A mixed glioma is often a combination of an astrocytoma and an oligodendroglioma. Mixed gliomas are generally treated for the most anaplastic (cancerous) type of cell found in the tumor.


These tumors are benign, slow-growing and well-defined. They arise from cells in the linings of blood vessels.



Medulloblastoma is a fast-growing, high-grade tumor. Medulloblastoma is always located in the cerebellum—the lower, rear portion of the brain. It is unusual for medulloblastomas to spread outside the brain and spinal cord.



Meningiomas are mostly benign tumors arising from the coverings of the brain and spinal cord. They represent about one-third of all primary brain tumors and occur most frequently in middle-aged women.




Atypical tumors represent 10 to 15 percent of meningiomas. They contain proliferating cells that may be faster-growing and more likely to grow back after treatment, even after seemingly complete resection (surgical removal). Therefore, these tumors must be followed carefully for early signs of recurrence.


Anaplastic or Malignant

Malignant or “anaplastic” tumors are poorly differentiated forms that often recur rapidly. Although they are quite rare (1 to 3 percent), malignant meningiomas can be highly aggressive and difficult to treat.


 Metastatic Brain Tumor

A metastatic brain tumor (also known as brain metastasis or secondary brain tumor) is cancer that begins elsewhere in the body and spreads to the brain. The metastatic brain tumor usually contains the same type of cancer cells found at the primary cancer site. For example, cancer cells in the lung, breast, skin, colon or kidney commonly travel to the brain through the bloodstream and cause a metastatic tumor.



Primary CNS Lymphoma

Primary central nervous system (CNS) lymphoma (PCNSL) is a malignant tumor that is derived from white blood cells and has localized to the brain. Although a rare tumor, its incidence has been rising, in part due to an increasing number of patients who have an immunodeficiency (as in AIDS) or is induced by medications required after an organ transplant. In older age, the immune system is also less effective, giving rise to an increased incidence in an aging population.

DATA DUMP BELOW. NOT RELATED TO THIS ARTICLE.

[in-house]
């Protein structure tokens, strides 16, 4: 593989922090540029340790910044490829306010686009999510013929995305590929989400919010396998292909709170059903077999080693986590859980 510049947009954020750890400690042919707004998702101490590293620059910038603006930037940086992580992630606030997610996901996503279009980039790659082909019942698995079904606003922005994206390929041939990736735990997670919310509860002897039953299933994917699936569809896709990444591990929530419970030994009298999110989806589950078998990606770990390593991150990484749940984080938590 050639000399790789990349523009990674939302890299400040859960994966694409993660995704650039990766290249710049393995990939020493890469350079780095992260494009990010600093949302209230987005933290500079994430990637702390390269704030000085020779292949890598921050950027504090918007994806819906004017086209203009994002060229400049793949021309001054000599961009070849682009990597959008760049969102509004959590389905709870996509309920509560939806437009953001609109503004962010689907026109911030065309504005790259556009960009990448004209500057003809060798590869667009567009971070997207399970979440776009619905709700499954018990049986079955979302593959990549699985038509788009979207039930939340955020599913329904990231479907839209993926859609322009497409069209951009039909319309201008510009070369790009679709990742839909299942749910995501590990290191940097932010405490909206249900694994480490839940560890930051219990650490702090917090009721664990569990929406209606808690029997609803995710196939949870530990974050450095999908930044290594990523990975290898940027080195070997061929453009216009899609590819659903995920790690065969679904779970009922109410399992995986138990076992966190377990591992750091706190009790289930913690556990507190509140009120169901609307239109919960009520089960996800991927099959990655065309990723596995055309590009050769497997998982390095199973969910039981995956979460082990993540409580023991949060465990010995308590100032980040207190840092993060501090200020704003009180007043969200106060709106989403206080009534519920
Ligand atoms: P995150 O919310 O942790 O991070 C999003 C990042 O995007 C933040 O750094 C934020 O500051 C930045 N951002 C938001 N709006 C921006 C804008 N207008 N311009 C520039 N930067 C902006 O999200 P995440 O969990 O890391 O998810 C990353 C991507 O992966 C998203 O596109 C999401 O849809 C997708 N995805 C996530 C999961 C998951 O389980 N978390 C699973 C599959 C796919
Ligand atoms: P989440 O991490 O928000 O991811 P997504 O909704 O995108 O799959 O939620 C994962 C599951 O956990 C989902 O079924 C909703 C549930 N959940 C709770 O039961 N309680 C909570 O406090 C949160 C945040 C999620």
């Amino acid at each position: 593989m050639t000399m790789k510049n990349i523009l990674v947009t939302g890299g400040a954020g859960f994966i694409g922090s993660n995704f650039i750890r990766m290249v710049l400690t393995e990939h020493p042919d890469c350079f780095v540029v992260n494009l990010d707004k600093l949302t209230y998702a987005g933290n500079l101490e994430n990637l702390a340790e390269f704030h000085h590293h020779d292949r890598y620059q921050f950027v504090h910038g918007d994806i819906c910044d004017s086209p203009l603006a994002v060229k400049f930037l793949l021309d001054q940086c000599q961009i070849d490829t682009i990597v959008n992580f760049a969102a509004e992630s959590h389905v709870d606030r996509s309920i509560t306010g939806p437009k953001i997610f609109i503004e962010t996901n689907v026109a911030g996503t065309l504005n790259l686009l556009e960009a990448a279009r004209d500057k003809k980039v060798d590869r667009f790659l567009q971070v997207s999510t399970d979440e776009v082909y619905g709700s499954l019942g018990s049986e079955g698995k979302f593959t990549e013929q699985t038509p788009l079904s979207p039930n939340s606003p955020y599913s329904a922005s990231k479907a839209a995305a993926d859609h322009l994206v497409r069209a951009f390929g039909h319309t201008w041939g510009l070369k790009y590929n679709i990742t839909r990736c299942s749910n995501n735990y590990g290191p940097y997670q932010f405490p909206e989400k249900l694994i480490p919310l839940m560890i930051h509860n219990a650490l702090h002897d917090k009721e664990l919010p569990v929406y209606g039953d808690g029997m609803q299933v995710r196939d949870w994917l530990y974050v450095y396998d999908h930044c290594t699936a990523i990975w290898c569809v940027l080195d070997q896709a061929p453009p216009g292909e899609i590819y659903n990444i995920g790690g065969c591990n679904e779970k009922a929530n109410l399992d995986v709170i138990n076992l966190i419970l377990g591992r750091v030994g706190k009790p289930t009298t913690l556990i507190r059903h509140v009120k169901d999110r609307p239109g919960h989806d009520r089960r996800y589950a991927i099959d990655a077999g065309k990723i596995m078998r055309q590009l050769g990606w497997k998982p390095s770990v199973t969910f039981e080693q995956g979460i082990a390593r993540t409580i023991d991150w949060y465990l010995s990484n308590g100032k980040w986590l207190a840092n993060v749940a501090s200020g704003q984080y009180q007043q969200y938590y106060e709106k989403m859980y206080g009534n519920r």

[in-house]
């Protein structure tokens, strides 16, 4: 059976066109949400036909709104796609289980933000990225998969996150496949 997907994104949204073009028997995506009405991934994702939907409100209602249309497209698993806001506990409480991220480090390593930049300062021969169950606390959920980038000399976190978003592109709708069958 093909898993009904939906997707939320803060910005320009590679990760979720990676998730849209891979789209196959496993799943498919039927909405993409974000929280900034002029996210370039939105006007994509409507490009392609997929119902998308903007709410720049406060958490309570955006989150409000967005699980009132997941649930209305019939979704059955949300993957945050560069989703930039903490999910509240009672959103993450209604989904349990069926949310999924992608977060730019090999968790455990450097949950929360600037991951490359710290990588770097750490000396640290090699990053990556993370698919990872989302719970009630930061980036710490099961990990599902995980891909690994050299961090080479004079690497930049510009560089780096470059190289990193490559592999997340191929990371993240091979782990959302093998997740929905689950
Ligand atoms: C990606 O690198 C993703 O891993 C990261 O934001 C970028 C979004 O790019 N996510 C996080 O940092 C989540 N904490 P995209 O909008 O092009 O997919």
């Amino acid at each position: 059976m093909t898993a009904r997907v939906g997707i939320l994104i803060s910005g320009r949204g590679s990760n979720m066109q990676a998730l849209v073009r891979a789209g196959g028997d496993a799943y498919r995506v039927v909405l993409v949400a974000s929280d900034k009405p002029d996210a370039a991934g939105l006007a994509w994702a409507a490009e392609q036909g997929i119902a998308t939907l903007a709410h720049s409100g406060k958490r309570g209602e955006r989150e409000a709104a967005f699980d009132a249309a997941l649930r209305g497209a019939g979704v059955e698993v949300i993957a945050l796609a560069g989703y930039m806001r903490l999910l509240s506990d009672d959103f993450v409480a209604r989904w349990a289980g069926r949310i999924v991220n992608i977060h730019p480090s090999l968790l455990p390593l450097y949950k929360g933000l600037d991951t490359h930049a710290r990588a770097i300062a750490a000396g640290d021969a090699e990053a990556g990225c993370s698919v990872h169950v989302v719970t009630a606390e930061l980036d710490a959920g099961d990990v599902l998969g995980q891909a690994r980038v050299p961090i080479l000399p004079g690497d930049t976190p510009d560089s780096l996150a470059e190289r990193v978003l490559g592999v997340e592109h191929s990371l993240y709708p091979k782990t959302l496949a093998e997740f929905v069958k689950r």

The most common locations for CNS are the frontal lobes and regions around the ventricles of the brain. Primary CNS lymphoma is usually present in those with severe immunosuppression — commonly in those with AIDS — and represents around 20 percent of all cases of lymphomas in HIV infection. It is also highly associated with Epstein-Barr virus infection in immunodeficient patients. 

 Neuro Phakomatosis

The term phakomatoses refers to a broad group of neurologic (brain, spine and peripheral nerve) disorders that are also known as neurocutaneous syndromes. These diseases, which affect males and females equally, are lifelong conditions that can cause tumors to grow inside the brain, spinal cord, organs, skin and skeletal bones.


There are two distinct types of Neurofibromatosis (NF), classified as NF I and NF II.


This is the more common of the two disorders. It is also called Von Recklinghausen's disease. The classic symptom of NF I is light brown patches of pigment on the skin, called cafe-au-lait spots. There is a high rate of brain tumors in patients associated with NF.


This type of neurofibromatosis, also known as bilateral acoustic neurofibromatosis, accounts for 2 to 5 percent of cases. This disease is characterized by tumors on the eighth cranial nerve, which can lead to hearing loss, headaches, problems with facial movements, problems with balance and difficulty walking. Other clinical signs of NF II may include seizures, neurofibromas (skin nodules) and cafe-au-lait spots (although this is not as common as in NF I).


Oligodendrogliomas come from oligodendrocytes, one of the types of cells that make up the supportive, or glial, tissue of the brain. They can be low-grade (grade II) or high-grade (grade III, or anaplastic). For a diagnosis of oligodendroglioma, a chromosomal deletion of chromosomes 1p and 19q is a diagnostic requirement. These tumors have an overall better prognosis than other primary brain tumors.


 Pineal Tumor

These tumors originate from normal cells in the pineal gland. The pineal gland is located in the center of the brain and is involved in the secretion of specific hormones.


 Pituitary Tumors

The pituitary gland is involved in the production of several essential hormones. Tumors arising from the pituitary gland itself are called adenomas or carcinomas. Pituitary adenomas are benign, slow-growing masses that represent about 10 percent of primary brain tumors. Pituitary carcinoma is the rare malignant form of pituitary adenoma.



Schwannoma is a benign tumor of the nerve of hearing (the eighth cranial nerve, also known as the acoustic or vestibulocochlear nerve). When schwannomas involve these nerves, they are called vestibular schwannomas or acoustic neuromas. Commonly, they present with loss of hearing and occasionally with loss of balance or problems with weakness on one side of the face.